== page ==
Doctors share their most effective strategies for treating “seasonal” illnesses

Public health safety measures have failed the population. Plexiglass barriers, swabs, face masks, sanitizers, floor arrows, social distancing, and isolation have only made the population dumber and weaker – unable to adapt to their environment. Today, a barrage of illness is currently sweeping through the country – from influenza, RSV, and pneumonia to various cold viruses, enteroviruses, and covid-19 variants.

Several ear, nose, and throat doctors (otolaryngologists) recently shared their strategies for treating “seasonal” illness in the Wall Street Journal. Their professional advice varies and offers insight into the failing state of health in the United States. Some advice is basic common sense, and other advice is the reason why sickness and severe disease is pervasive in the first place.

Doctors share reasonable, conflicting, and incomplete advice on treating infections

The doctors agree that it’s important to be up-to-date on flu shots and covid-19 vaccinations, including boosters. This advice is paradoxical, since the doctors also suggest various ways to treat infections — infections that the vaccines were supposed to prevent in the first place. Some of these treatments include elderberry tablets, chicken noodle soup, and vitamin C. The doctors also said that proper hydration and rest are key to overcoming any infection, which is absolutely true.

Marc G. Dubin, an otolaryngologist from Towson, MD suggests two medications when a cough or congestion is present. To clear congestion, he suggests any medication that includes the active ingredient guaifenesin. This expectorant drug loosens up mucus, allowing the body to remove it more efficiently. To suppress a cough, Dr. Dubin suggests taking dextromethorphan. While suppressing a cough may prevent a sore throat and a headache, it’s worth noting that the cough is sometimes necessary to expel mucus from the lungs and throat. To recover more quickly, one should aim to thin the mucus with anti-inflammatory herbs and spices to improve the efficacy of the cough and shorten the duration of illness. It’s also important to avoid refined sugars and inflammatory foods when sickness is imminent.

Dr. Dubin does avoid antihistamines that contain diphenhydramine. This drug may cause thicker mucus secretions that are harder to cough up. Dr. Dubin recommends nasal irrigation using a saline solution. He recommends distilled or boiled water mixed with salt solution packets. “If you just pump regular water in your nose, it can lead to more swelling,” he says.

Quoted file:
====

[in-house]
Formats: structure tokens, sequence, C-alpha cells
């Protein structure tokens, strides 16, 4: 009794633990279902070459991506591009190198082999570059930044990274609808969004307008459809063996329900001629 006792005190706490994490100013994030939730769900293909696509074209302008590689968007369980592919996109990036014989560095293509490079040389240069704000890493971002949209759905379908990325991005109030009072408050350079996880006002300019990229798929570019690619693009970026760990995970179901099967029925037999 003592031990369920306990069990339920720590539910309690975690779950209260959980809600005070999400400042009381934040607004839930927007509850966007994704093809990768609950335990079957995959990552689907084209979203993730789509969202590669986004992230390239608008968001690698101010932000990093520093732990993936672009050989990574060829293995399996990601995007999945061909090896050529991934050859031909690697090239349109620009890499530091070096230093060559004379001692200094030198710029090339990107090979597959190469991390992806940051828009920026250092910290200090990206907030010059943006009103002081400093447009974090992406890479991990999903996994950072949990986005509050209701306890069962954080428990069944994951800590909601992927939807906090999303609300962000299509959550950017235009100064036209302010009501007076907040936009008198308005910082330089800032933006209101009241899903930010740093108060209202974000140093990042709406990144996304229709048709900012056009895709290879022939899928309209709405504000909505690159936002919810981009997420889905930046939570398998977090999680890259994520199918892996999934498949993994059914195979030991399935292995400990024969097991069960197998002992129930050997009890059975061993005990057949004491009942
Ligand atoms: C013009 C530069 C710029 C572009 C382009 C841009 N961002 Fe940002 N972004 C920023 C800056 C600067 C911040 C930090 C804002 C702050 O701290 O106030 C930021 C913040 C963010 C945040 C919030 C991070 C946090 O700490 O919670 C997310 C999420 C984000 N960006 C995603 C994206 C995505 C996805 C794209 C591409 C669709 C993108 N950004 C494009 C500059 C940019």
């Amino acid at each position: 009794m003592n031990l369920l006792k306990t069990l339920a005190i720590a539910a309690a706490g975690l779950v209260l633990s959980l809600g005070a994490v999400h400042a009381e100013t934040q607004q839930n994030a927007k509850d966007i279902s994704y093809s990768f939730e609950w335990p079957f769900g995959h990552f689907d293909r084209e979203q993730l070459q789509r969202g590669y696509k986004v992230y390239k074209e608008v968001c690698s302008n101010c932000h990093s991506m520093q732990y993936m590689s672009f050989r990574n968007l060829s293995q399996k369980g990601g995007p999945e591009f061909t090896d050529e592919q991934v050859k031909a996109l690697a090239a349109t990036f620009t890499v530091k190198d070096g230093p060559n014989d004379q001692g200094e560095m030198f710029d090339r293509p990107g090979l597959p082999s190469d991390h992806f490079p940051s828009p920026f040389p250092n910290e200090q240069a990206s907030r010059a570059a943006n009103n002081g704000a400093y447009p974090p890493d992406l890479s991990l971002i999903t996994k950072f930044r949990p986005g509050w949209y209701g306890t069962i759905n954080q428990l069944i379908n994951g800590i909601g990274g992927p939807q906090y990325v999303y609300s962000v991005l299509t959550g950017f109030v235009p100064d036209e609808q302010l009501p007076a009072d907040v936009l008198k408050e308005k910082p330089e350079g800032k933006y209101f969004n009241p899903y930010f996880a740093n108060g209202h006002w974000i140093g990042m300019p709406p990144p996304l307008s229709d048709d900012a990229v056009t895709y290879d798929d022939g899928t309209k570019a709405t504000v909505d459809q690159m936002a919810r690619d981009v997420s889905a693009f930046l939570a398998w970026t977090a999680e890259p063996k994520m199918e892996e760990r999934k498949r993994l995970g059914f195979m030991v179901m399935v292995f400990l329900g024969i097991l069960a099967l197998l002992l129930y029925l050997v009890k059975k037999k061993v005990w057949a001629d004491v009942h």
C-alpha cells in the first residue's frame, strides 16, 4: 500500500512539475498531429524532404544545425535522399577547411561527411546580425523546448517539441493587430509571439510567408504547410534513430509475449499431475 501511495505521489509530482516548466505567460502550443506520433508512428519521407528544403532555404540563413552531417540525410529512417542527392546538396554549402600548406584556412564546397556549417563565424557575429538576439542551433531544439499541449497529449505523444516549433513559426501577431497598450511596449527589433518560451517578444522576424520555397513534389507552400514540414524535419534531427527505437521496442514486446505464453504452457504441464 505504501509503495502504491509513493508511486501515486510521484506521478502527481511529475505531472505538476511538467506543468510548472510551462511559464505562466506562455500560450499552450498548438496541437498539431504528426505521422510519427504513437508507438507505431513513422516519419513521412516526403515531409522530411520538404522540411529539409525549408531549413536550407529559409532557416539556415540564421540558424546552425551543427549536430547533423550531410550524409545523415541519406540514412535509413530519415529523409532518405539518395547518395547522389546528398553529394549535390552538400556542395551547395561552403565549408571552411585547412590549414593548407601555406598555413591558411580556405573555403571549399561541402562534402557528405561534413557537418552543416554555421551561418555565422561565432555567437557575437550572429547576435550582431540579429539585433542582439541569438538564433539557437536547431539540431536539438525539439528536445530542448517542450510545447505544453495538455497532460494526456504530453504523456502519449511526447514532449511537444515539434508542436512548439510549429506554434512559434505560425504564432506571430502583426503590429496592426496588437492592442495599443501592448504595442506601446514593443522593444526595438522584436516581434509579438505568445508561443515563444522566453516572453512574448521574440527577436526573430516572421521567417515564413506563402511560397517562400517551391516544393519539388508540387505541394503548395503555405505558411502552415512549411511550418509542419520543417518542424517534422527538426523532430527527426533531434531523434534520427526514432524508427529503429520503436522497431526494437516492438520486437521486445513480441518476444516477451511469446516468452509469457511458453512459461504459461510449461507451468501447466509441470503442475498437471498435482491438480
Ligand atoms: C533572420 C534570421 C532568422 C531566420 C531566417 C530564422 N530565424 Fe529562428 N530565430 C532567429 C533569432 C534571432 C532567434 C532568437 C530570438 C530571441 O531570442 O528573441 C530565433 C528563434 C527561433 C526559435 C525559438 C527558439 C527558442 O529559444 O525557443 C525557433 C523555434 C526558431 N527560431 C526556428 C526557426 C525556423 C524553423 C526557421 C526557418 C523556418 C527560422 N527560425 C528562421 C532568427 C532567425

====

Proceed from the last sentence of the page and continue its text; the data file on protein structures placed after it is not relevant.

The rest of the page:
Sterling Ransone, a family physician in Deltaville, VA., uses an oral decongestant containing pseudoephedrine (Sudafed) or a nasal spray decongestant (Afrin), but she will only use these for a few days, due to the side effects. These decongestants cause high blood pressure and rebound swelling and inflammation in the sinuses. Dr. Ransone keeps a supply of these drugs every November. When she gets infected, she believes the drugs prevent her from infecting others. There is no clinical evidence to suggest that suppressing symptoms will stop the spread of infection. In fact, there is evidence that suppressing fever only lengthens the duration of viral shedding. It only makes sense that suppressing a cough may slow the body’s ability to clear the infection.

This is why Phoenix Pediatrician Gary Kirkilas avoids over-the-counter cold medicines and fever reducers, because they don’t alter the course of the illness. He does, however, use Chloraseptic throat spray to numb a sore throat before he eats or goes to bed. This over-the-counter medication contains the active ingredient, phenol, which is considered toxic when used orally in humans. Pineapple juice, raw honey, or peppermint oil are safer, more effective analgesics for alleviating a sore throat and cough. A marshmallow root tea or mullein tincture can help soothe the mucous membranes and bring down inflammation in the sinuses, helping the body remove mucus.

Dr. Ransone said she keeps cans of chicken noodle soup handy every winter. To boost the medicinal quality of the soup, one should add garlic, onion, and cayenne to the broth. The capsaicin from the cayenne thins the mucus and opens up the airways. Garlic and onion contain compounds that fight viral infections. The chicken noodle soup itself provides fluids, electrolytes, carbohydrates and lean, digestible protein.

When one is in tune with their body and knows the first signs of any illness, they can more quickly respond with early treatments. Testing is a waste of time, especially when one knows what works for their body. Elderberry syrup, vitamin D, zinc, and various antiviral and antibacterial herbal medicines are valuable tools early on in the treatment of infection.

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